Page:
A new study on children undergoing liver transplants found that although innovative transplant techniques have been developed in recent years, the waitlist times for pediatric transplant candidates have increased compared to the early 1990s. In addition, although waitlist deaths have decreased for children overall, they have remained essentially the same for infants.
The results of this study appear in the April 2006 issue of Liver Transplantation, the official journal of the American Association for the Study of Liver Diseases (AASLD) and the International Liver Transplantation Society (ILTS). The journal is published on behalf of the societies by John Wiley & Sons, Inc. and is available online via Wiley InterScience at http://www.interscience.wiley.com/journal/livertransplantation.
Beginning with the first successful liver transplant in 1967, pediatric transplantation has played a major role in developing new techniques for successful liver transplants. Following the introduction of the immunosuppressant cyclosporine in 1980, multiple transplant centers were established worldwide in the 1980s and long-term survival has continued to increase since then. However, due to the nature of childhood liver disease, infants and toddlers are more commonly transplant candidates than older children, and a shortage of appropriate sized livers has translated into a mortality rate as high as 40 percent for young patients awaiting transplant. Splitting one liver into two smaller grafts, utilizing techniques for reducing an adult-sized liver, developing living donor transplants, and employing novel microsurgery techniques are the latest options available to pediatric patients. The current study compared the profile of these patients in the early 1990s to more recent liver transplant patients.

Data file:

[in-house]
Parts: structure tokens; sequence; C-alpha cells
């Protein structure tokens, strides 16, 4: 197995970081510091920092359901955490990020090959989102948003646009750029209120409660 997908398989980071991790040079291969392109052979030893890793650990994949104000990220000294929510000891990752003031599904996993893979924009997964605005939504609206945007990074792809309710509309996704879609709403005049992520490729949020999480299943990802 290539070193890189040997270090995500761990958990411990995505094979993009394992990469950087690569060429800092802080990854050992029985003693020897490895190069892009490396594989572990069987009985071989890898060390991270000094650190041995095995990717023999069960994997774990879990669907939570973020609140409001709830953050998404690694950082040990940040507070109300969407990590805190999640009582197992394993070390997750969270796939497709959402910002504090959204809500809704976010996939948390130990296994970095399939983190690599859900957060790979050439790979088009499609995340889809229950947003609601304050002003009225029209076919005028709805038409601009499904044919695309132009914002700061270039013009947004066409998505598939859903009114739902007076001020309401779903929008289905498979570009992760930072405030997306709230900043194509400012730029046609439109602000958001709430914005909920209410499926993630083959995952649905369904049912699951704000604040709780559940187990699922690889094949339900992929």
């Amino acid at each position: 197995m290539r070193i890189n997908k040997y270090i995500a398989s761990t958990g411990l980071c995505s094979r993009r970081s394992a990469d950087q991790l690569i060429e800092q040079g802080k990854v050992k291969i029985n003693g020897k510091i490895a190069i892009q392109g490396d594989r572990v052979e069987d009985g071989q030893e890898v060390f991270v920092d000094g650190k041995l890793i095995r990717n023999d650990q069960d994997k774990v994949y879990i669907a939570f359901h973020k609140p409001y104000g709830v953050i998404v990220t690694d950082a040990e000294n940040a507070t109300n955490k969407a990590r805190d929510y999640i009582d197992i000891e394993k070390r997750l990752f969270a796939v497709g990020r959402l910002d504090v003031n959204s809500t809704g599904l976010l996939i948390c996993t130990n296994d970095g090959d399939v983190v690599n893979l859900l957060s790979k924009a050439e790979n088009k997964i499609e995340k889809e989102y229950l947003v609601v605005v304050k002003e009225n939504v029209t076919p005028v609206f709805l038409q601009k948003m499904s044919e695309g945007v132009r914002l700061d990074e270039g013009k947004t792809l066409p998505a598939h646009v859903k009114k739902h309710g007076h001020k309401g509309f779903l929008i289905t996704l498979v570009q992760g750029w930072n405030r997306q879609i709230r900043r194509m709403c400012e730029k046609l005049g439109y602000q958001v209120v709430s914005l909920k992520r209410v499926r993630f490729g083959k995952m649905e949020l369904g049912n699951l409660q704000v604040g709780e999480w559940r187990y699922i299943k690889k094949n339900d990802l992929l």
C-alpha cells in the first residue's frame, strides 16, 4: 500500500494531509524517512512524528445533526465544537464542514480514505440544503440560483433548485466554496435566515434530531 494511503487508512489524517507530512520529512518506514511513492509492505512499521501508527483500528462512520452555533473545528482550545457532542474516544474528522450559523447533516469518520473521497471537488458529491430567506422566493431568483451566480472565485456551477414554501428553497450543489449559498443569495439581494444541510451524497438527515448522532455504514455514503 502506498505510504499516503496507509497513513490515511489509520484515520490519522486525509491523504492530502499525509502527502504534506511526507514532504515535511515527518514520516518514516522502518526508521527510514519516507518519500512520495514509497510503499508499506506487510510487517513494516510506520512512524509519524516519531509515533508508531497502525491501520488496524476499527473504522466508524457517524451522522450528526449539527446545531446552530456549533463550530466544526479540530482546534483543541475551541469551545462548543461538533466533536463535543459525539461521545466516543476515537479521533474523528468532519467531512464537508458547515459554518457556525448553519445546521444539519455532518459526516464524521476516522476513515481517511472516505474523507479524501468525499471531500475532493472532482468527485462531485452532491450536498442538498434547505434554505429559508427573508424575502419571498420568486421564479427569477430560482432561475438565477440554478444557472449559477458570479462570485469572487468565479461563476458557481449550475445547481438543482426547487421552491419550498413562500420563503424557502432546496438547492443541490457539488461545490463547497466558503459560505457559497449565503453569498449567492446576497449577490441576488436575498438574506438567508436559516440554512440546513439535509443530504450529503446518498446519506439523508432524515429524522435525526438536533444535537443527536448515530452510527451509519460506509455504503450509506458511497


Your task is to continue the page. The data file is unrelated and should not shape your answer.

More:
Led by Sandy Feng, M.D., Ph.D., of the Department of Surgery at the University of CalifornPage: 1 2 3 Related medicine news :1
Contact: David Greenberg
John Wiley & Sons, Inc.
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